As part of our ongoing educational tour of Turkey, we had an opportunity to participate in a Whirling Dervishes performance of the Mevlevi group that traces itself back to the famed Muslim sage and poet Rumi.
The whirling dance is today both a sacred activity and a tourist trap. You can see “whirling performances” in many Turkish cafes and restaurants. Most of the times, the dancers are high school and college kids.
There are also the situations where many Sufis, particularly from North American, come to Turkey to witness the Whirling as a sacred manifestation of an embodied spirituality. For them, the whirling is perhaps the very zenith of the spiritual path.
We had a chance to observe the whirling performance in an unusual setting: a 13th century caravanserai.
Somehow, though, the ambiance works, and it is my favorite place to take the group for their first whirling performance.
There is much that one can say about the whirling, ranging from the extraordinary amount of concentration that is required to the intense training.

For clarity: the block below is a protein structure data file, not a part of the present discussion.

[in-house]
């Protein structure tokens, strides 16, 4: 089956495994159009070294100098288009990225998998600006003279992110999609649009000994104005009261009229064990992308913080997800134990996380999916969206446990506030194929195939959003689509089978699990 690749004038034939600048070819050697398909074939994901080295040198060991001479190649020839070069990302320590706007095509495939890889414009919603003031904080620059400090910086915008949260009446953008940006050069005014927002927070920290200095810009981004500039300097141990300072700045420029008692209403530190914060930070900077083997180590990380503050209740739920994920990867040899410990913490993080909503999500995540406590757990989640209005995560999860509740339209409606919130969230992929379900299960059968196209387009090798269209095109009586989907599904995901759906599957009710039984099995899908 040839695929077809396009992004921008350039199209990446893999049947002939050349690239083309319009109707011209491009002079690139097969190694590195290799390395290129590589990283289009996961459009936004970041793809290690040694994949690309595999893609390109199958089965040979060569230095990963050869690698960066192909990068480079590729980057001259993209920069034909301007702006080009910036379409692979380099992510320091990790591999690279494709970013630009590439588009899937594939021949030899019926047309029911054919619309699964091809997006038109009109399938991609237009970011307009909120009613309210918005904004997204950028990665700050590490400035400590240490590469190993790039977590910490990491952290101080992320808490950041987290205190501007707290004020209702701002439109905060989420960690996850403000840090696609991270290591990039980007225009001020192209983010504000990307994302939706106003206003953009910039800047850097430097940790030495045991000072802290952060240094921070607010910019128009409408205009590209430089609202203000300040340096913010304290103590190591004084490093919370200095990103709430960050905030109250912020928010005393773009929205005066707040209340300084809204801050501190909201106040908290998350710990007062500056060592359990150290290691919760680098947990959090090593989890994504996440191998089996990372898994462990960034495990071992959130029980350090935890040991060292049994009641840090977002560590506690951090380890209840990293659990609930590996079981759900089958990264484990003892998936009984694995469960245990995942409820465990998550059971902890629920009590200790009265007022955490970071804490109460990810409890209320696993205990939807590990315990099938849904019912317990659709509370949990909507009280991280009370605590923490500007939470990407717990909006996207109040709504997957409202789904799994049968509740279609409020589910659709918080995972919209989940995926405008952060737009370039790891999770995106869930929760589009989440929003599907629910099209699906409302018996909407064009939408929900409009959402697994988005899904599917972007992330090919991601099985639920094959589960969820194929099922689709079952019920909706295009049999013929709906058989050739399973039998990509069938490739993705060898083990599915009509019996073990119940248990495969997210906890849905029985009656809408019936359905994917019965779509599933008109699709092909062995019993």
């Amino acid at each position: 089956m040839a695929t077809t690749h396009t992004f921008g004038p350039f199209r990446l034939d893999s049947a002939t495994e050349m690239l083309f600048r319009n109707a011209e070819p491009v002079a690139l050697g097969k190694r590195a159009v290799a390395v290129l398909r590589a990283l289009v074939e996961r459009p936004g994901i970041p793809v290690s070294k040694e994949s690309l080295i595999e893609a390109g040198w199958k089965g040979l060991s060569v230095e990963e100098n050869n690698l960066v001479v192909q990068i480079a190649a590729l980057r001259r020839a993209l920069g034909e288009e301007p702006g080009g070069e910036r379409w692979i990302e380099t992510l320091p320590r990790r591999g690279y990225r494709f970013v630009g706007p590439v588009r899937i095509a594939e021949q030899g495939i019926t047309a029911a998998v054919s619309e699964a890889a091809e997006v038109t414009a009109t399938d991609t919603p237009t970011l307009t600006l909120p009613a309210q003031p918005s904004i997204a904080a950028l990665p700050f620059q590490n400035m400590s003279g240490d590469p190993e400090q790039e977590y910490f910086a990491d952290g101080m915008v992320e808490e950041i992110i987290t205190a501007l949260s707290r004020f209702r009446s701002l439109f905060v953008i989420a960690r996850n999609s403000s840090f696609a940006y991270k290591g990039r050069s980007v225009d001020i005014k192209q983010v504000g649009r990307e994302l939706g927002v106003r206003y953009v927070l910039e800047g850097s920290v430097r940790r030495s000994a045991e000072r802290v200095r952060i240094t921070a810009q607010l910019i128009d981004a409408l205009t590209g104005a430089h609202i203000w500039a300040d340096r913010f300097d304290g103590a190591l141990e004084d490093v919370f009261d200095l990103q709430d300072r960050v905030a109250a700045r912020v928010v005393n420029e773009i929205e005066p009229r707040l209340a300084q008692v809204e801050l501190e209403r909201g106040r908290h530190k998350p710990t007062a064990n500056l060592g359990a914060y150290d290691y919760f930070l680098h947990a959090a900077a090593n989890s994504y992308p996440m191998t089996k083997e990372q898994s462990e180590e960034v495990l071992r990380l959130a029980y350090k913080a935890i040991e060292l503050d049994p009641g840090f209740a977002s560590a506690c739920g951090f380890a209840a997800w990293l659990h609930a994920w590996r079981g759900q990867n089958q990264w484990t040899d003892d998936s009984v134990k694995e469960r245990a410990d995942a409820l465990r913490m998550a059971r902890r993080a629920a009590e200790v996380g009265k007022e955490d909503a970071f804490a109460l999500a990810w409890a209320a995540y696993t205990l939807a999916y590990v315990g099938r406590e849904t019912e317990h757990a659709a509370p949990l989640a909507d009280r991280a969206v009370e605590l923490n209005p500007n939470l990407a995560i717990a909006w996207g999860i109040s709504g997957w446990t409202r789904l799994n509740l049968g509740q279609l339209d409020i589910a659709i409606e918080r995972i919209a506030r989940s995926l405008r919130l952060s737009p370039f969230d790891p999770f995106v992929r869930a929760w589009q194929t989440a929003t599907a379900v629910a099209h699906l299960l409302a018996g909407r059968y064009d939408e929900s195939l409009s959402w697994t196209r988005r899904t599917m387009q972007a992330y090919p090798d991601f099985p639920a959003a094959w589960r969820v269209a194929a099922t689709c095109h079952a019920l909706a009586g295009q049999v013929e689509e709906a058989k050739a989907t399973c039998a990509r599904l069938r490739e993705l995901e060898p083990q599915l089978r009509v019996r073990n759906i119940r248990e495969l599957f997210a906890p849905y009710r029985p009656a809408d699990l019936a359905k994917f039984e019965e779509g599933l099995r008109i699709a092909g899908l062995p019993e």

But here I want to focus on another aspect: the connection to the Prophet Muhammad.
Dance is very rarely associated with Islam, and yet in this case we are faced with a ritual which uses the movement of the body to us with the whirling of the cosmos. Furthermore, it is the very presence of the Prophet that presides over the whole ceremony.
The performance begins with a poem, in Persian, called “Na’t-e sharif”, the noble hymn.
The poem first mentions Rumi’s name:
Ya Hazrat-e Mawlana
O His Holiness,
Our Master [Rumi] Friend of God
It then goes on to mention the Prophet:
O Beloved of God
You are the Messenger of the One Creator.
You are the one Chosen by the Lord of Majesty
You are the Pure You are the peerless.
You are the darling of God You are the full moon of creation.
You are the light of the eyes of the prophets
The whirling performance ends again with a mention of Rumi and his lineage, sending blessings on all the lovers past and present, east and west, and then again returns to the master of ceremonies, who is none other than the Prophet.
Peace and Blessings upon you, O Messenger of God
Peace and Blessings upon you, O Beloved of God.
Peace and Blessings upon you, O Light of God’s Throne
Peace and Blessings upon you, O Mater of the First and the Last
And peace upon all the messengers.
The whirling performance provides us with another opportunity to see a tender, spiritually potent, and aesthetically powerful manifestation of Islam.
It is also a chance to see the Prophet of Islam not merely as “just a man”, but rather as what he is for many Muslims: an embodiment of Divine mercy.